I've written about much of this before in this space, so I'll just mention briefly the church's centuries-long oppression of Jews, culminating in the Holocaust; the abomination that was the Crusades; and the interminable wars Christians have waged against each other over differences of opinion on whether the Bible should be translated, whether Transubstantiation makes sense, and how much authority the Pope should have. I don't want to spend any more time on these things because the main focus of the rest of this peace is much more recent history. I'm talking, of course, about Jim Crow.

As Jamelle Bouie writes in Slate, racist Christians of the Jim Crow era couched much of their hate-mongering in the language of Scripture, and created whole rituals around lynching, race-bating, and other acts of terrorism. When George Wallace cried "Segregation yesterday, segregation today, segregation forever," he did it in the rhythms of Southern preaching. Christians of the American South didn't just inherit racist ideas, they recast them in the language of their faith. The Ku Klux Klan burned crosses to associate the Church Militant with the suppression of persons of color. Organized racists claimed to be members of the "Christian Identity" movement, a prettified euphemism for institutional bigotry. When white teenagers screamed racial slurs at African-American children pioneering school integration, they did so with the sanction of their pastors. Police officers and their posses who ended the first march from Selma to Birmingham with a horrendously violent assault on people seeking to exercise their right of free speech were in church the following Sunday, thanking God for helping them put down a demonstration.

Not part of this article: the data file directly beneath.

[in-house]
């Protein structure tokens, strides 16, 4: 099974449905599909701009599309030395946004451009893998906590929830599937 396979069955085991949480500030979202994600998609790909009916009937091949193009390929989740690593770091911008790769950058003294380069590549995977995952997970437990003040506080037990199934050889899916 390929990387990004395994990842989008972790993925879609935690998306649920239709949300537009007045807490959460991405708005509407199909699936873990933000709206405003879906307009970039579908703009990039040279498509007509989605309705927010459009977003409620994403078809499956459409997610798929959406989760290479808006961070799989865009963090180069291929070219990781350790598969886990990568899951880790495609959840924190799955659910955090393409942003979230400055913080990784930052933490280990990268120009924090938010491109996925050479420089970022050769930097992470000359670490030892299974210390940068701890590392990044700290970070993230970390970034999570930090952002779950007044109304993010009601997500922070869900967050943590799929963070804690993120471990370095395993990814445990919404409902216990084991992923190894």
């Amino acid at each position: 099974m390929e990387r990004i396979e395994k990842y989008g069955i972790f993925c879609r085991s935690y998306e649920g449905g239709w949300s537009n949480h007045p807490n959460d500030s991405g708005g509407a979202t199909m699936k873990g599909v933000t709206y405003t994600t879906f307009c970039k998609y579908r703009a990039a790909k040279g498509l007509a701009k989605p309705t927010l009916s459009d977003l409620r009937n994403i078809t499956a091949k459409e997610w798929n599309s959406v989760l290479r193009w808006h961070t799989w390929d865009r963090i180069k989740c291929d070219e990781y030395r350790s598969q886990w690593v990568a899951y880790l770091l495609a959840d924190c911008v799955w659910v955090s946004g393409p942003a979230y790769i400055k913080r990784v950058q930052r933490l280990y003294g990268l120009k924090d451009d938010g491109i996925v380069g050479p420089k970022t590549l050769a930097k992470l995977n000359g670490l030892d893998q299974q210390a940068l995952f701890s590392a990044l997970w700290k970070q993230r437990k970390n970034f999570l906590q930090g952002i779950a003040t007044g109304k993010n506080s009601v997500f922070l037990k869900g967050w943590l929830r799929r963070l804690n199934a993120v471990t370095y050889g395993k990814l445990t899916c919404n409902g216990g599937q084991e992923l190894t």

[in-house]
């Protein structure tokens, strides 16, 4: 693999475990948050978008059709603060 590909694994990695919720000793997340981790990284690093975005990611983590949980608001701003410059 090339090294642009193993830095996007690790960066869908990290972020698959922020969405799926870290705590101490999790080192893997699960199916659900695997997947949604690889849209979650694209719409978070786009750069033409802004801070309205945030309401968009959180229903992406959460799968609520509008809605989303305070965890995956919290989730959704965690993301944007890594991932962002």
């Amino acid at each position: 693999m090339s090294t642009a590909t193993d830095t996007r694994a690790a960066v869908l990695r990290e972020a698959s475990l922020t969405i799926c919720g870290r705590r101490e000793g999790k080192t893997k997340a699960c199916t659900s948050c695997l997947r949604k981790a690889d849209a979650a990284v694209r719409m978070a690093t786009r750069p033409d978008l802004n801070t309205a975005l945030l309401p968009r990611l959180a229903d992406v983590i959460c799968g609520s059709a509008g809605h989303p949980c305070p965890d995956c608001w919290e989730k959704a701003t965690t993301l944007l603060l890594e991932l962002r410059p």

And as I said, these events are not buried in our distant, barbaric past. It's been just 50 years since the brutal suppression of Selma, and the legacy of Jim Crow is still poisoning the social mobility of African-Americans throughout the United States. In a report released five days ago, the Equal Justice Initiative documents 3959 racial terror lynchings that occurred in the South between 1877 and 1950--700 more than previous estimates--and this is just the murders reported by newspapers. The great Black Exodus to Northern cities, it seems, was far less about opportunity than it was escaping a region of the country in which God-fearing white Christians viewed Black lives as cheap and expendable.